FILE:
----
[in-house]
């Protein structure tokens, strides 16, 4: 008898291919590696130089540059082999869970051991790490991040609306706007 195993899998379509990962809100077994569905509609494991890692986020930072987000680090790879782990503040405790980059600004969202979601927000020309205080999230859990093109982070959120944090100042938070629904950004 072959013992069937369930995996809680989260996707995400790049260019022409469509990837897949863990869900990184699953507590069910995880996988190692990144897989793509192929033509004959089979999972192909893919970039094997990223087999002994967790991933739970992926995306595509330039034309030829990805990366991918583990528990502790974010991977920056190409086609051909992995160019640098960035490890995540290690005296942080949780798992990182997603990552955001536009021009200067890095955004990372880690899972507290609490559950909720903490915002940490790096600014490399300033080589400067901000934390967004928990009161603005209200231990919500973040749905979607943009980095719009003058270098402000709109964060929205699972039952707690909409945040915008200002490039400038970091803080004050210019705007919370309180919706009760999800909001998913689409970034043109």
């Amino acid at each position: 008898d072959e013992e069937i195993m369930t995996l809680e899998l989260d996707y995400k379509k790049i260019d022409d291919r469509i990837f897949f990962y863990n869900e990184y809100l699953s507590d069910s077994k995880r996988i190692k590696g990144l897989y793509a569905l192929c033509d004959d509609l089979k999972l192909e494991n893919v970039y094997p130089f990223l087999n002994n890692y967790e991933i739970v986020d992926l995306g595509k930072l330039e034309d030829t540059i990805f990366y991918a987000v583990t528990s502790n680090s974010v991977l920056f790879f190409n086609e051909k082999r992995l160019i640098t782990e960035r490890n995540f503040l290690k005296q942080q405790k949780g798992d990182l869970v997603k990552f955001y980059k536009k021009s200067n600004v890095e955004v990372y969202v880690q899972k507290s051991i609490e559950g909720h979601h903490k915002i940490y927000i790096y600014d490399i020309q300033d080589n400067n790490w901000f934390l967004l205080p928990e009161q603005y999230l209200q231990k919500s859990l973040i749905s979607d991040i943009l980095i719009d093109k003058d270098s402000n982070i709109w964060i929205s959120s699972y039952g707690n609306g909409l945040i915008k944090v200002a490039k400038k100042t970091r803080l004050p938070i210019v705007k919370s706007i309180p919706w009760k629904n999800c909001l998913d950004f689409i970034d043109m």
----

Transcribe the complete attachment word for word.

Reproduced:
[in-house]
């Protein structure tokens, strides 16, 4: 008898291919590696130089540059082999869970051991790490991040609306706007 195993899998379509990962809100077994569905509609494991890692986020930072987000680090790879782990503040405790980059600004969202979601927000020309205080999230859990093109982070959120944090100042938070629904950004 072959013992069937369930995996809680989260996707995400790049260019022409469509990837897949863990869900990184699953507590069910995880996988190692990144897989793509192929033509004959089979999972192909893919970039094997990223087999002994967790991933739970992926995306595509330039034309030829990805990366991918583990528990502790974010991977920056190409086609051909992995160019640098960035490890995540290690005296942080949780798992990182997603990552955001536009021009200067890095955004990372880690899972507290609490559950909720903490915002940490790096600014490399300033080589400067901000934390967004928990009161603005209200231990919500973040749905979607943009980095719009003058270098402000709109964060929205699972039952707690909409945040915008200002490039400038970091803080004050210019705007919370309180919706009760999800909001998913689409970034043109």
């Amino acid at each position: 008898d072959e013992e069937i195993m369930t995996l809680e899998l989260d996707y995400k379509k790049i260019d022409d291919r469509i990837f897949f990962y863990n869900e990184y809100l699953s507590d069910s077994k995880r996988i190692k590696g990144l897989y793509a569905l192929c033509d004959d509609l089979k999972l192909e494991n893919v970039y094997p130089f990223l087999n002994n890692y967790e991933i739970v986020d992926l995306g595509k930072l330039e034309d030829t540059i990805f990366y991918a987000v583990t528990s502790n680090s974010v991977l920056f790879f190409n086609e051909k082999r992995l160019i640098t782990e960035r490890n995540f503040l290690k005296q942080q405790k949780g798992d990182l869970v997603k990552f955001y980059k536009k021009s200067n600004v890095e955004v990372y969202v880690q899972k507290s051991i609490e559950g909720h979601h903490k915002i940490y927000i790096y600014d490399i020309q300033d080589n400067n790490w901000f934390l967004l205080p928990e009161q603005y999230l209200q231990k919500s859990l973040i749905s979607d991040i943009l980095i719009d093109k003058d270098s402000n982070i709109w964060i929205s959120s699972y039952g707690n609306g909409l945040i915008k944090v200002a490039k400038k100042t970091r803080l004050p938070i210019v705007k919370s706007i309180p919706w009760k629904n999800c909001l998913d950004f689409i970034d043109m």